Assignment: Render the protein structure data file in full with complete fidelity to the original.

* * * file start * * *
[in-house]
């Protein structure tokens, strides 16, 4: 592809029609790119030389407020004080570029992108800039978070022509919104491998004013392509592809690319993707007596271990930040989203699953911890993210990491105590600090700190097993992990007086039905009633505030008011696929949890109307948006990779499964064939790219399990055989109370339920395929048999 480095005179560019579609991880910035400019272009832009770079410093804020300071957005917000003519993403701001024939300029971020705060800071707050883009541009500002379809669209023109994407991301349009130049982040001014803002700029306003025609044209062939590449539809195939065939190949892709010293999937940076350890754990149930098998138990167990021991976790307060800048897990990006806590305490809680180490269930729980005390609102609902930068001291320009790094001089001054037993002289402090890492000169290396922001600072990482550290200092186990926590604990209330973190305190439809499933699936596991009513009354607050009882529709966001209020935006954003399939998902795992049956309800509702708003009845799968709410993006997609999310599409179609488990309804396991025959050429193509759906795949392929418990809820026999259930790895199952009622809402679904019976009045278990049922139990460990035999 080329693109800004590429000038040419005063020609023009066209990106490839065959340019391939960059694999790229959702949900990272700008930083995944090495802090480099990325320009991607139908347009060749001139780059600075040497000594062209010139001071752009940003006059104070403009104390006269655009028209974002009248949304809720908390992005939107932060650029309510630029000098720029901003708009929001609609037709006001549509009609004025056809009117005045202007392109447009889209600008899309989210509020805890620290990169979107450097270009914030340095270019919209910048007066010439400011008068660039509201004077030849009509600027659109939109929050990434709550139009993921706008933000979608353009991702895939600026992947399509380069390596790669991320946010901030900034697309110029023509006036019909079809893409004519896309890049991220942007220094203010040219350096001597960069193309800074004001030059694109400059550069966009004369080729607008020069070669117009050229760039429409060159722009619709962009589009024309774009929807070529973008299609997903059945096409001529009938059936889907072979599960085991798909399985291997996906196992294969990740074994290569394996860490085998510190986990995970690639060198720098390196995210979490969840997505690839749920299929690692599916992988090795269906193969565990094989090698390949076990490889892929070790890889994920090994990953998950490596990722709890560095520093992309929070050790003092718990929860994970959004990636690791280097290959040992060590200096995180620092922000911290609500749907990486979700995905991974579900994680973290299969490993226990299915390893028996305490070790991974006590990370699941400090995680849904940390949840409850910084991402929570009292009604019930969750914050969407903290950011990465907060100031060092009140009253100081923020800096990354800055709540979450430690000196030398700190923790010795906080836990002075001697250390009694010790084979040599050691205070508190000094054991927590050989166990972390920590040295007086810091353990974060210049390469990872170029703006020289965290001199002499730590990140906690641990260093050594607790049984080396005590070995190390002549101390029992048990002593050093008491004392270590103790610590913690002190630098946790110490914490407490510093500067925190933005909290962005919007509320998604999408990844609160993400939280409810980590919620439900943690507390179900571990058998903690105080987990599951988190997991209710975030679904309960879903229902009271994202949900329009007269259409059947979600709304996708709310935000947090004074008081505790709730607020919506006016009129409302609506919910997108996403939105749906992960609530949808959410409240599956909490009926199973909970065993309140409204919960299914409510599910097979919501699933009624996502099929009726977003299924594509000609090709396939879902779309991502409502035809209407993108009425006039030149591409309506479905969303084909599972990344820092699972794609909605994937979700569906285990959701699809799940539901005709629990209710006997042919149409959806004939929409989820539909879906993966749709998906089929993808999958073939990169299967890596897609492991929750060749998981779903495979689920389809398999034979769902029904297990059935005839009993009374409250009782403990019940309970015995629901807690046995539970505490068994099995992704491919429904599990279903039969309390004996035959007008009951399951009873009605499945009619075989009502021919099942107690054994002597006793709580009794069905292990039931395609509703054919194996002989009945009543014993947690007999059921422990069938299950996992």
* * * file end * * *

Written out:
[in-house]
């Protein structure tokens, strides 16, 4: 592809029609790119030389407020004080570029992108800039978070022509919104491998004013392509592809690319993707007596271990930040989203699953911890993210990491105590600090700190097993992990007086039905009633505030008011696929949890109307948006990779499964064939790219399990055989109370339920395929048999 480095005179560019579609991880910035400019272009832009770079410093804020300071957005917000003519993403701001024939300029971020705060800071707050883009541009500002379809669209023109994407991301349009130049982040001014803002700029306003025609044209062939590449539809195939065939190949892709010293999937940076350890754990149930098998138990167990021991976790307060800048897990990006806590305490809680180490269930729980005390609102609902930068001291320009790094001089001054037993002289402090890492000169290396922001600072990482550290200092186990926590604990209330973190305190439809499933699936596991009513009354607050009882529709966001209020935006954003399939998902795992049956309800509702708003009845799968709410993006997609999310599409179609488990309804396991025959050429193509759906795949392929418990809820026999259930790895199952009622809402679904019976009045278990049922139990460990035999 080329693109800004590429000038040419005063020609023009066209990106490839065959340019391939960059694999790229959702949900990272700008930083995944090495802090480099990325320009991607139908347009060749001139780059600075040497000594062209010139001071752009940003006059104070403009104390006269655009028209974002009248949304809720908390992005939107932060650029309510630029000098720029901003708009929001609609037709006001549509009609004025056809009117005045202007392109447009889209600008899309989210509020805890620290990169979107450097270009914030340095270019919209910048007066010439400011008068660039509201004077030849009509600027659109939109929050990434709550139009993921706008933000979608353009991702895939600026992947399509380069390596790669991320946010901030900034697309110029023509006036019909079809893409004519896309890049991220942007220094203010040219350096001597960069193309800074004001030059694109400059550069966009004369080729607008020069070669117009050229760039429409060159722009619709962009589009024309774009929807070529973008299609997903059945096409001529009938059936889907072979599960085991798909399985291997996906196992294969990740074994290569394996860490085998510190986990995970690639060198720098390196995210979490969840997505690839749920299929690692599916992988090795269906193969565990094989090698390949076990490889892929070790890889994920090994990953998950490596990722709890560095520093992309929070050790003092718990929860994970959004990636690791280097290959040992060590200096995180620092922000911290609500749907990486979700995905991974579900994680973290299969490993226990299915390893028996305490070790991974006590990370699941400090995680849904940390949840409850910084991402929570009292009604019930969750914050969407903290950011990465907060100031060092009140009253100081923020800096990354800055709540979450430690000196030398700190923790010795906080836990002075001697250390009694010790084979040599050691205070508190000094054991927590050989166990972390920590040295007086810091353990974060210049390469990872170029703006020289965290001199002499730590990140906690641990260093050594607790049984080396005590070995190390002549101390029992048990002593050093008491004392270590103790610590913690002190630098946790110490914490407490510093500067925190933005909290962005919007509320998604999408990844609160993400939280409810980590919620439900943690507390179900571990058998903690105080987990599951988190997991209710975030679904309960879903229902009271994202949900329009007269259409059947979600709304996708709310935000947090004074008081505790709730607020919506006016009129409302609506919910997108996403939105749906992960609530949808959410409240599956909490009926199973909970065993309140409204919960299914409510599910097979919501699933009624996502099929009726977003299924594509000609090709396939879902779309991502409502035809209407993108009425006039030149591409309506479905969303084909599972990344820092699972794609909605994937979700569906285990959701699809799940539901005709629990209710006997042919149409959806004939929409989820539909879906993966749709998906089929993808999958073939990169299967890596897609492991929750060749998981779903495979689920389809398999034979769902029904297990059935005839009993009374409250009782403990019940309970015995629901807690046995539970505490068994099995992704491919429904599990279903039969309390004996035959007008009951399951009873009605499945009619075989009502021919099942107690054994002597006793709580009794069905292990039931395609509703054919194996002989009945009543014993947690007999059921422990069938299950996992």